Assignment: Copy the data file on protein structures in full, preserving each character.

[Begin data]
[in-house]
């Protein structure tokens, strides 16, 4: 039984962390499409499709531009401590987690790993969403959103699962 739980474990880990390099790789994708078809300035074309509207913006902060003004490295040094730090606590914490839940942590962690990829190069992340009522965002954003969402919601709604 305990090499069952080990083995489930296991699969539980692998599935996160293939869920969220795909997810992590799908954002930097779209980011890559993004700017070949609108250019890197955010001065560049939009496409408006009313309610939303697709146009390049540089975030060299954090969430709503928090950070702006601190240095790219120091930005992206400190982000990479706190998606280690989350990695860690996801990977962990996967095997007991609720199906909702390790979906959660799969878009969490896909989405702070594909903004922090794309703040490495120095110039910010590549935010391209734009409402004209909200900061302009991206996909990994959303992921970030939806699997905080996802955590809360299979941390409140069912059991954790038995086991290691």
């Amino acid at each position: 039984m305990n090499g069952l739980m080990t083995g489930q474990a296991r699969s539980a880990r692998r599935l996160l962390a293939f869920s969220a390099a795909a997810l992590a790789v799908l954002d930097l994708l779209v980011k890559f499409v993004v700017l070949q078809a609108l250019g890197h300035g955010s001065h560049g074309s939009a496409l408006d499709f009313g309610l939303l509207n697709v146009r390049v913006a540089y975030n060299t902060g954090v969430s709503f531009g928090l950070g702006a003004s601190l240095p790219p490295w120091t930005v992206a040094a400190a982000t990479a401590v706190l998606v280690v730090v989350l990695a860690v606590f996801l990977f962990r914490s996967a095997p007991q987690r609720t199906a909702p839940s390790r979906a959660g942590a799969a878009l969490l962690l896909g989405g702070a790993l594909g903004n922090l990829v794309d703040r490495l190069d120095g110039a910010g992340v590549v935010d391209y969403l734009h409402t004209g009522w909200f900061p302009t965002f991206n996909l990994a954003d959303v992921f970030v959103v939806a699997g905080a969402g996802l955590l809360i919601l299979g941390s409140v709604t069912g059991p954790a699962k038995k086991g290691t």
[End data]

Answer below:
[in-house]
């Protein structure tokens, strides 16, 4: 039984962390499409499709531009401590987690790993969403959103699962 739980474990880990390099790789994708078809300035074309509207913006902060003004490295040094730090606590914490839940942590962690990829190069992340009522965002954003969402919601709604 305990090499069952080990083995489930296991699969539980692998599935996160293939869920969220795909997810992590799908954002930097779209980011890559993004700017070949609108250019890197955010001065560049939009496409408006009313309610939303697709146009390049540089975030060299954090969430709503928090950070702006601190240095790219120091930005992206400190982000990479706190998606280690989350990695860690996801990977962990996967095997007991609720199906909702390790979906959660799969878009969490896909989405702070594909903004922090794309703040490495120095110039910010590549935010391209734009409402004209909200900061302009991206996909990994959303992921970030939806699997905080996802955590809360299979941390409140069912059991954790038995086991290691």
């Amino acid at each position: 039984m305990n090499g069952l739980m080990t083995g489930q474990a296991r699969s539980a880990r692998r599935l996160l962390a293939f869920s969220a390099a795909a997810l992590a790789v799908l954002d930097l994708l779209v980011k890559f499409v993004v700017l070949q078809a609108l250019g890197h300035g955010s001065h560049g074309s939009a496409l408006d499709f009313g309610l939303l509207n697709v146009r390049v913006a540089y975030n060299t902060g954090v969430s709503f531009g928090l950070g702006a003004s601190l240095p790219p490295w120091t930005v992206a040094a400190a982000t990479a401590v706190l998606v280690v730090v989350l990695a860690v606590f996801l990977f962990r914490s996967a095997p007991q987690r609720t199906a909702p839940s390790r979906a959660g942590a799969a878009l969490l962690l896909g989405g702070a790993l594909g903004n922090l990829v794309d703040r490495l190069d120095g110039a910010g992340v590549v935010d391209y969403l734009h409402t004209g009522w909200f900061p302009t965002f991206n996909l990994a954003d959303v992921f970030v959103v939806a699997g905080a969402g996802l955590l809360i919601l299979g941390s409140v709604t069912g059991p954790a699962k038995k086991g290691t």